October 2013
Politologija;2013, Issue 71/3, p78
Academic Journal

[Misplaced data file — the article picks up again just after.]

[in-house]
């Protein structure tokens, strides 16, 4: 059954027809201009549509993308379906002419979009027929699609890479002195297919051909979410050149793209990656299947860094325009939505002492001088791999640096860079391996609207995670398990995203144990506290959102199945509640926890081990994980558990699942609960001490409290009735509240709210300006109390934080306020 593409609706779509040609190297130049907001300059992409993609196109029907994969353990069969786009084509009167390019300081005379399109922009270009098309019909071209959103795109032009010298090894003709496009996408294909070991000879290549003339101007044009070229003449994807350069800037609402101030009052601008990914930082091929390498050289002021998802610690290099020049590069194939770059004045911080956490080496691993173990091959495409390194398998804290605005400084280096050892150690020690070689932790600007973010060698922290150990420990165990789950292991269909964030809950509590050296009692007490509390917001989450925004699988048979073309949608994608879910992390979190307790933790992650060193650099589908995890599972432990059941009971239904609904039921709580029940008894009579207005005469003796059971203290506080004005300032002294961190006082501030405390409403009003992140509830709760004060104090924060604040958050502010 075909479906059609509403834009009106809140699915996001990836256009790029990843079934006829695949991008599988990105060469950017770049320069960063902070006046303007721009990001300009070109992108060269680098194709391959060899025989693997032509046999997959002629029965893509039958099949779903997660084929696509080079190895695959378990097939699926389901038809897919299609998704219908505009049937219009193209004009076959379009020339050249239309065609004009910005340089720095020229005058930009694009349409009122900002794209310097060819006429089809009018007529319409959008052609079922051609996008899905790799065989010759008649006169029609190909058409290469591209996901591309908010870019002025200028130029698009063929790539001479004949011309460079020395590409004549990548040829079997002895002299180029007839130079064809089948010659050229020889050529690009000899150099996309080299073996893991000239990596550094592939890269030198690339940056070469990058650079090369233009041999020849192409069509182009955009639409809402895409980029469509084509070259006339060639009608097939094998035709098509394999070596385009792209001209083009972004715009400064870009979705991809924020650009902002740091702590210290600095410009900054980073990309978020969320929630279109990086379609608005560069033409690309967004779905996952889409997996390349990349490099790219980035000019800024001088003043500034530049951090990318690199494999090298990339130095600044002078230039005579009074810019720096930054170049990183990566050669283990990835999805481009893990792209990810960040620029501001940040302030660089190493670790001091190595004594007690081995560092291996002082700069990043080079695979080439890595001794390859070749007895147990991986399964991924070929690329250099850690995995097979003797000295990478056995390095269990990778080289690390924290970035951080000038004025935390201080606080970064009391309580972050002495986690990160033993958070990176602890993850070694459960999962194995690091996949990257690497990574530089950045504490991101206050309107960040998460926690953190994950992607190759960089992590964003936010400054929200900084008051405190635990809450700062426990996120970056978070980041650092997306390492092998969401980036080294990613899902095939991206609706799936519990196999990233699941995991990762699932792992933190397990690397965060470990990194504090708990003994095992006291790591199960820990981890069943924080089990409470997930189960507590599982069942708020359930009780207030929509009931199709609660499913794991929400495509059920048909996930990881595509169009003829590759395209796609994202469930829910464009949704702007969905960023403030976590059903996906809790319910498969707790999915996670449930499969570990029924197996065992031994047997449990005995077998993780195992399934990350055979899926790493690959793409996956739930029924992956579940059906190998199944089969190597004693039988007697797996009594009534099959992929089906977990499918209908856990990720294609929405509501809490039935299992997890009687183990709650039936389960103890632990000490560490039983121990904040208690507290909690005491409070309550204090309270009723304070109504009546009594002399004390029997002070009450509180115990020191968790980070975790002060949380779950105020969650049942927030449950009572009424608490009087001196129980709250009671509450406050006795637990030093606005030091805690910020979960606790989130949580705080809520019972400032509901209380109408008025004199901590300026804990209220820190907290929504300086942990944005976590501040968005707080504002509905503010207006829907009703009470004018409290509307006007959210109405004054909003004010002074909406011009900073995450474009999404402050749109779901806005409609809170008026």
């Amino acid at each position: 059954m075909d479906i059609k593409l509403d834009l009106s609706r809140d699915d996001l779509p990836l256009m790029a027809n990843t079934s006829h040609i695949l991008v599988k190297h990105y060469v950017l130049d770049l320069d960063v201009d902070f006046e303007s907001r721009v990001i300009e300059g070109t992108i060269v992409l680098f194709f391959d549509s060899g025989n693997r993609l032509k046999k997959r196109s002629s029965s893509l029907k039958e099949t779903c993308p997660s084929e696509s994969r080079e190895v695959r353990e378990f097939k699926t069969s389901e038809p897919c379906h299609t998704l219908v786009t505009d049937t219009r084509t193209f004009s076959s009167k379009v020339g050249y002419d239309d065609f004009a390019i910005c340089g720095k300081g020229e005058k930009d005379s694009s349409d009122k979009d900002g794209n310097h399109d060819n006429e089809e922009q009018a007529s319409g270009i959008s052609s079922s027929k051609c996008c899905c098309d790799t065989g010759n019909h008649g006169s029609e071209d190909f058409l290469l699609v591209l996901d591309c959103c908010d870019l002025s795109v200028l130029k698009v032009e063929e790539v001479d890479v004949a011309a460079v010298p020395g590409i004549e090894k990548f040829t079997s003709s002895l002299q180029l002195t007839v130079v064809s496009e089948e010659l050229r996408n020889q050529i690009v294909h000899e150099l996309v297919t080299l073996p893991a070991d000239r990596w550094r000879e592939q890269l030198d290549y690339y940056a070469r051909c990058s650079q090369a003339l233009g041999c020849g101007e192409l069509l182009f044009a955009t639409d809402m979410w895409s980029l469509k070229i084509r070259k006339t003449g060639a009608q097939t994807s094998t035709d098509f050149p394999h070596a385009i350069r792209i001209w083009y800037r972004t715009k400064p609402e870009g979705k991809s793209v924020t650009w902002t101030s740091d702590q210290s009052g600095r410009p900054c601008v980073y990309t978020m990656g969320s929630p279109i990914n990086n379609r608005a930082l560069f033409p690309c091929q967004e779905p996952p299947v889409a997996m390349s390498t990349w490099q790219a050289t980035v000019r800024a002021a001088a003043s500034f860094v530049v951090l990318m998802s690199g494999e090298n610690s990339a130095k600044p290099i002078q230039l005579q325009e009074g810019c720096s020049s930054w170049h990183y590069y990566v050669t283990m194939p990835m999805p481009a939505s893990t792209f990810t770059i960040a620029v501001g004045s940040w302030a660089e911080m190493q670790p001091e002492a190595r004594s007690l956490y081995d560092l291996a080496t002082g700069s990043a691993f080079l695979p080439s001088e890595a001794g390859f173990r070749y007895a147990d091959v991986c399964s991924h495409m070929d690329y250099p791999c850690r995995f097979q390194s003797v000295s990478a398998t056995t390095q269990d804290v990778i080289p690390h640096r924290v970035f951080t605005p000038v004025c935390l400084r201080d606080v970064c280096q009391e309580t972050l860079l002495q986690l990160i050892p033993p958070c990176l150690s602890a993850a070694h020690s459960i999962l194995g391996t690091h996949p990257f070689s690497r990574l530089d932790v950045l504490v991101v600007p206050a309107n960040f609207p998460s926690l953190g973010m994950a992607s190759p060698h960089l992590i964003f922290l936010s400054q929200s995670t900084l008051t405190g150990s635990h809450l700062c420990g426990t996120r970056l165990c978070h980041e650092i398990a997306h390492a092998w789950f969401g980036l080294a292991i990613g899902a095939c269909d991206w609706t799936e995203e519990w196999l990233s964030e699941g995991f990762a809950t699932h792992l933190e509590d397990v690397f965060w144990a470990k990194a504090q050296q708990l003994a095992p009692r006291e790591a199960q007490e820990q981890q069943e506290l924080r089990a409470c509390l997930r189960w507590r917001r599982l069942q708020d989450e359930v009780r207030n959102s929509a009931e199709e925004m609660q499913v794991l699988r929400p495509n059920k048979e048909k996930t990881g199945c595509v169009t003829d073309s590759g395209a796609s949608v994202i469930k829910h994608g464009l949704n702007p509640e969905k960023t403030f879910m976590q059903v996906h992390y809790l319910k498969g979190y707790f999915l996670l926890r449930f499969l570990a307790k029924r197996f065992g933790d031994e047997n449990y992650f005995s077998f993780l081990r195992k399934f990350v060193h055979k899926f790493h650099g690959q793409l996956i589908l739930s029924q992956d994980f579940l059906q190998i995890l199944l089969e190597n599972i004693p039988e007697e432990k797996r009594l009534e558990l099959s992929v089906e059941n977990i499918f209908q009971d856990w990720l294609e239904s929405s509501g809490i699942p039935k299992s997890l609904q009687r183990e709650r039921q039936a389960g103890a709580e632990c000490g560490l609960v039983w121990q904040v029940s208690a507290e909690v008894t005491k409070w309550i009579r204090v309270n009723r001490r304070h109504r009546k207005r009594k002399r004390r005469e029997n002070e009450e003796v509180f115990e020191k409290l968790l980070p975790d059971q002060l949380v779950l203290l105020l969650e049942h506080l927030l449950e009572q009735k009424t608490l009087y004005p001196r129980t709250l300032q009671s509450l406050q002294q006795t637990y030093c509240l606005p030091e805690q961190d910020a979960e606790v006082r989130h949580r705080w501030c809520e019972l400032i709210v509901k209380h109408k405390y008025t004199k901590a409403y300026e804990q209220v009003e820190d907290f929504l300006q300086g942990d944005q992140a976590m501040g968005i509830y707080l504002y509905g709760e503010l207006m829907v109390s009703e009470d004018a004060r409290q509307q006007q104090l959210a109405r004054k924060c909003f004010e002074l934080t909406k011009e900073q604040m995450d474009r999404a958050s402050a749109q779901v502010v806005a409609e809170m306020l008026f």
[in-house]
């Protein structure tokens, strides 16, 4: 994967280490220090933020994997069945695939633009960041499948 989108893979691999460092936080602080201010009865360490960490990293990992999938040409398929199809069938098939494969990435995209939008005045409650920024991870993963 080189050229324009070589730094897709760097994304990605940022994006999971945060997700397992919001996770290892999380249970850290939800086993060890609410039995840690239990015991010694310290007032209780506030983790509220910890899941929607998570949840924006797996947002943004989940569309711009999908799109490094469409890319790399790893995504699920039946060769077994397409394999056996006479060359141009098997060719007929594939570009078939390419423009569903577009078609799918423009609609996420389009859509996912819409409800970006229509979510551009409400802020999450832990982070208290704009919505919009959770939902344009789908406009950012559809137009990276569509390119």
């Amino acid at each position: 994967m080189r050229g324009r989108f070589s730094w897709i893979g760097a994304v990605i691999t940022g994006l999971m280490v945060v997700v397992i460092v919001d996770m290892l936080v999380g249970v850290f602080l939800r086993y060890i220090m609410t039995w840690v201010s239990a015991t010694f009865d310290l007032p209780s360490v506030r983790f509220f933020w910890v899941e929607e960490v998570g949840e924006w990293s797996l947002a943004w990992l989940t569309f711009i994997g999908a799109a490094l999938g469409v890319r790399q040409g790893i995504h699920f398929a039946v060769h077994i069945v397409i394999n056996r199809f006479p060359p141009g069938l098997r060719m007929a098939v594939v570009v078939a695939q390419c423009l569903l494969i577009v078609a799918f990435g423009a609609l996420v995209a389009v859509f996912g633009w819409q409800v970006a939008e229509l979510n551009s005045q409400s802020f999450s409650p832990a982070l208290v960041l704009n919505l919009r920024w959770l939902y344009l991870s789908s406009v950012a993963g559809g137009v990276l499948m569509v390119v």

High figures of political support are a necessary ingredient of consolidated democracy. Although the low standards of both satisfaction with democracy and trust in parliament in CEE countries are well known, one cannot say much about the factors underlying the fluctuation of these two indicators. The paper examines the effect of parliamentary fragmentation, polarization and ruling coalition size on satisfaction with democracy and trust in parliament. Statistical analysis, encompassing 10 CEE countries from 1991 to 2011, is used to measure the impact of political factors, while the effect of economic growth and unemployment rate is also evaluated. The most important statistical techniques used in the research are correlation analysis, linear regression, and a single-factor analysis of variance. A two-case comparative analysis is also carried out, with the aim of elaborating one of the findings of statistical analysis. The strongest finding suggests that there is a negative relation between unemployment rate and satisfaction with democracy. Furthermore, satisfaction with a political regime is undermined by a small number of parliamentary parties and large ruling coalitions. Trust in parliament tends to be lower when ideological differences among parliamentary parties are sizable, as well as at the times of economic recession or marginal growth. The fact that satisfaction with democracy and trust in parliament depend on different factors indicates the ability of CEE citizens to distinguish between different political phenomena. This conclusion contradicts the prevalent belief that the political sophistication in CEE countries is low. Generally, there are more winners of democratic competition when a large ruling coalition is formed. However, statistical analysis has shown that large ruling coalitions are usually followed by low satisfaction with democracy. This should be taken as a sign that, in the case of CEE countries, distinction between losers and winners of democratic competition is irrelevant, because citizens tend to turn away from their chosen parties very quickly. Instead, when asked to evaluate the functioning of democracy, they concentrate on the negative consequences of large ruling coalitions. A comparative analysis of political realities in the Czech Republic and Bulgaria has shown that a large ruling coalition diminishes the political role of parliament, provides a strong ground for the implementation of a strict and unpopular economic policy and leads to the lack of viable political alternatives in the ranks of parliamentary opposition. The complex of these political phenomena contributes to the low satisfaction with democracy.


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